Sep 7, 2004

Using that graph thingy - The Histogram

Many newer cameras come with a built-in histogram function. In this article, we take a look at what histograms are, and how they can be used.

Without a doubt, one of the most useful features of digital cameras is the LCD screen that allows the photographer to inspect a photo immediately after capture. Some cameras, such as the Sony F828 even have a live histogram. This instant view of the image is one of the reasons digital cameras have been so successful. But, while the LCD screen is near perfect for judging composition and framing, it is not so perfect for judging the exposure.

The reason that current LCD screens are unreliable with regard to exposure is because of the way the image is displayed. LCD screens use a relatively small number of pixels and a bright fluorescent light to reproduce the image. The result is that it tends to make photos look brighter than they actually are. I do not recommend using the image displayed in the LCD screen to judge exposure.
Histograms are a graphical means to verify the accuracy of the image preview provided by the camera's LCD screen. The graph represents the 2 extremes of the brightness of any photo: the shadows, on the left, and the highlights on the right.

The distribution of the graph where the spikes and bulges are clustered indicate whether the image is too dark, too bright, or well-balanced.
The brightness of an image is reflected by its histogram. The graphs actually contain spikes throughout. But what is important is to observe the position where the bulk of the brightness is situated. With an image depicting a subject with evenly distributed brightness, the image's histogram will have a distribution of brightness that will be most prominent near the centre part of the graph. An underexposed image's histogram will have a distribution of brightness that tends to be mostly on the left of the graph. An overexposed image's histogram will have the bulge showing the brightness distributed mostly towards the right of the graph.

It is important to understand here that not all images have to exhibit this bulge in the centre part of their histogram. Much depends on the subject of the image. In some cases, it might be entirely appropriate for the histogram to show a dominance at one end or the other, or both.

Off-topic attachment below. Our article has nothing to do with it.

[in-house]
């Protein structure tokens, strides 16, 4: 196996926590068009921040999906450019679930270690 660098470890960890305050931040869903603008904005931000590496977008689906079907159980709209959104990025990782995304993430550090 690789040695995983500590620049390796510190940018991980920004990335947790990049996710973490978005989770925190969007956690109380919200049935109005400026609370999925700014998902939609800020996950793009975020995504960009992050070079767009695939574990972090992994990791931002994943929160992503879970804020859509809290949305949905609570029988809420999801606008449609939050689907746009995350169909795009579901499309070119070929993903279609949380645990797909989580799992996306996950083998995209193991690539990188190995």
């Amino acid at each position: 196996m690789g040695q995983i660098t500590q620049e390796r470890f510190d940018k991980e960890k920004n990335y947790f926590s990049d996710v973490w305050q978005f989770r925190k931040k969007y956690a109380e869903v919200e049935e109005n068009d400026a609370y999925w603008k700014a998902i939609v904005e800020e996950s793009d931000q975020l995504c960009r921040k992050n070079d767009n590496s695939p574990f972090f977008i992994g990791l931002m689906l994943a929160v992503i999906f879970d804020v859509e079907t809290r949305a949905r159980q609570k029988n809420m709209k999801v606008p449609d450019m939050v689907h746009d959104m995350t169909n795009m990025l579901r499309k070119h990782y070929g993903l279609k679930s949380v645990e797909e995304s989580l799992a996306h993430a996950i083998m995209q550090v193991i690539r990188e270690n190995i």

Generally, the histogram is a reliable way of deciding whether or not the camera's metering evaluated the subject accurately. Should the histogram show an over- or under-exposure, exposure compensation (EV) should be used to correct the situation.

Exposure compensation is a system that allows adjustment of the camera's metering for those situations that can lead it astray. Certain types subjects are notorious for fooling camera meters into producing an inappropriate exposure. Snow, for instance, often causes meters to under expose the image.

While some of the more advanced metering systems can take these situations into account, most metering systems do not, and every metering system will occasionally misbehave.

Should a histogram indicate an under-exposure, the exposure compensation should be set towards the positive (+0.5 or + 1EV) and the photo re-taken with the compensation. Ideally, the process should be incremental so that the result of each change can be observed.
Should the histogram indicate an over-exposure, then the reverse has to be applied and the exposure compensation should be set towards the negative side (-0.5 or -1EV), causing the camera to use either a smaller aperture, or a faster shutter speed.
It becomes obvious that if the histogram is analyzed in the context of the subject of the image, it can be very useful to adjust the obtain a correct exposure.